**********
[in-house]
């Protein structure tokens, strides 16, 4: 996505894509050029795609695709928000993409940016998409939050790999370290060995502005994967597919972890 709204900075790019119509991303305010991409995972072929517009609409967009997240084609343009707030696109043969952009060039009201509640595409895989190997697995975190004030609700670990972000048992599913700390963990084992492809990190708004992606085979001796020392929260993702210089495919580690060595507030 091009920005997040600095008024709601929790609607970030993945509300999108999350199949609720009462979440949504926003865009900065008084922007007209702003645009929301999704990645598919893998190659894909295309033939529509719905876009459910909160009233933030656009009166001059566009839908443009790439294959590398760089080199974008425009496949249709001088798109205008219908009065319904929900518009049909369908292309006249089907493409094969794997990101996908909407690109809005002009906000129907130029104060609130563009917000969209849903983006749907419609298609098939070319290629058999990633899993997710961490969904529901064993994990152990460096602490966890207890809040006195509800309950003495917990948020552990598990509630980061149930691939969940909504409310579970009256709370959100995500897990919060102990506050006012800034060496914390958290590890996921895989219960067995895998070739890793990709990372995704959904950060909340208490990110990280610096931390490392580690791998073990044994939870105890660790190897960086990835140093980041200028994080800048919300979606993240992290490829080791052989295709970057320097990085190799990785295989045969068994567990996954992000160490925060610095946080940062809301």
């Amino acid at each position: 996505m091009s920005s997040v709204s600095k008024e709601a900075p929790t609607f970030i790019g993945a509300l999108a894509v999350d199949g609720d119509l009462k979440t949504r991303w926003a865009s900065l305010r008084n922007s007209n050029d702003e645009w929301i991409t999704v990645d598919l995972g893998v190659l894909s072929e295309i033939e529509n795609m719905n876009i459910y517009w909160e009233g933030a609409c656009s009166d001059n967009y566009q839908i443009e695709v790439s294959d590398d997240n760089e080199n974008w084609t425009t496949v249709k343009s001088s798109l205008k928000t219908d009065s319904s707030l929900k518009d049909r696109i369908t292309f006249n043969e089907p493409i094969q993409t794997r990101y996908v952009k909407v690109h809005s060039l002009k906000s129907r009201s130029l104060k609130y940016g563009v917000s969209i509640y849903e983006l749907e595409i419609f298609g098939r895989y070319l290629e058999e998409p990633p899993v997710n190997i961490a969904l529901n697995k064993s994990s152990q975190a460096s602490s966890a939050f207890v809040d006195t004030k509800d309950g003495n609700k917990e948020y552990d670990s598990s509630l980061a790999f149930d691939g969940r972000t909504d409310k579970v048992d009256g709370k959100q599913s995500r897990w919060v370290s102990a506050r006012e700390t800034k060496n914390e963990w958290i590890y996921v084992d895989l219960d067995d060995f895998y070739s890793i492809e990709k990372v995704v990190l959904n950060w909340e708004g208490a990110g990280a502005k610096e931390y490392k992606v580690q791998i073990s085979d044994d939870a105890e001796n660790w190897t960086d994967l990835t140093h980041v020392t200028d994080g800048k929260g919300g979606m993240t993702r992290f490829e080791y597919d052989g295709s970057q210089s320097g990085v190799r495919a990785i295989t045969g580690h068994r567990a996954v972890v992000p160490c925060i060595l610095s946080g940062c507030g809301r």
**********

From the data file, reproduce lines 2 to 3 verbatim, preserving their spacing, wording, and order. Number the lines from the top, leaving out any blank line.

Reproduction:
């Protein structure tokens, strides 16, 4: 996505894509050029795609695709928000993409940016998409939050790999370290060995502005994967597919972890 709204900075790019119509991303305010991409995972072929517009609409967009997240084609343009707030696109043969952009060039009201509640595409895989190997697995975190004030609700670990972000048992599913700390963990084992492809990190708004992606085979001796020392929260993702210089495919580690060595507030 091009920005997040600095008024709601929790609607970030993945509300999108999350199949609720009462979440949504926003865009900065008084922007007209702003645009929301999704990645598919893998190659894909295309033939529509719905876009459910909160009233933030656009009166001059566009839908443009790439294959590398760089080199974008425009496949249709001088798109205008219908009065319904929900518009049909369908292309006249089907493409094969794997990101996908909407690109809005002009906000129907130029104060609130563009917000969209849903983006749907419609298609098939070319290629058999990633899993997710961490969904529901064993994990152990460096602490966890207890809040006195509800309950003495917990948020552990598990509630980061149930691939969940909504409310579970009256709370959100995500897990919060102990506050006012800034060496914390958290590890996921895989219960067995895998070739890793990709990372995704959904950060909340208490990110990280610096931390490392580690791998073990044994939870105890660790190897960086990835140093980041200028994080800048919300979606993240992290490829080791052989295709970057320097990085190799990785295989045969068994567990996954992000160490925060610095946080940062809301």
């Amino acid at each position: 996505m091009s920005s997040v709204s600095k008024e709601a900075p929790t609607f970030i790019g993945a509300l999108a894509v999350d199949g609720d119509l009462k979440t949504r991303w926003a865009s900065l305010r008084n922007s007209n050029d702003e645009w929301i991409t999704v990645d598919l995972g893998v190659l894909s072929e295309i033939e529509n795609m719905n876009i459910y517009w909160e009233g933030a609409c656009s009166d001059n967009y566009q839908i443009e695709v790439s294959d590398d997240n760089e080199n974008w084609t425009t496949v249709k343009s001088s798109l205008k928000t219908d009065s319904s707030l929900k518009d049909r696109i369908t292309f006249n043969e089907p493409i094969q993409t794997r990101y996908v952009k909407v690109h809005s060039l002009k906000s129907r009201s130029l104060k609130y940016g563009v917000s969209i509640y849903e983006l749907e595409i419609f298609g098939r895989y070319l290629e058999e998409p990633p899993v997710n190997i961490a969904l529901n697995k064993s994990s152990q975190a460096s602490s966890a939050f207890v809040d006195t004030k509800d309950g003495n609700k917990e948020y552990d670990s598990s509630l980061a790999f149930d691939g969940r972000t909504d409310k579970v048992d009256g709370k959100q599913s995500r897990w919060v370290s102990a506050r006012e700390t800034k060496n914390e963990w958290i590890y996921v084992d895989l219960d067995d060995f895998y070739s890793i492809e990709k990372v995704v990190l959904n950060w909340e708004g208490a990110g990280a502005k610096e931390y490392k992606v580690q791998i073990s085979d044994d939870a105890e001796n660790w190897t960086d994967l990835t140093h980041v020392t200028d994080g800048k929260g919300g979606m993240t993702r992290f490829e080791y597919d052989g295709s970057q210089s320097g990085v190799r495919a990785i295989t045969g580690h068994r567990a996954v972890v992000p160490c925060i060595l610095s946080g940062c507030g809301r």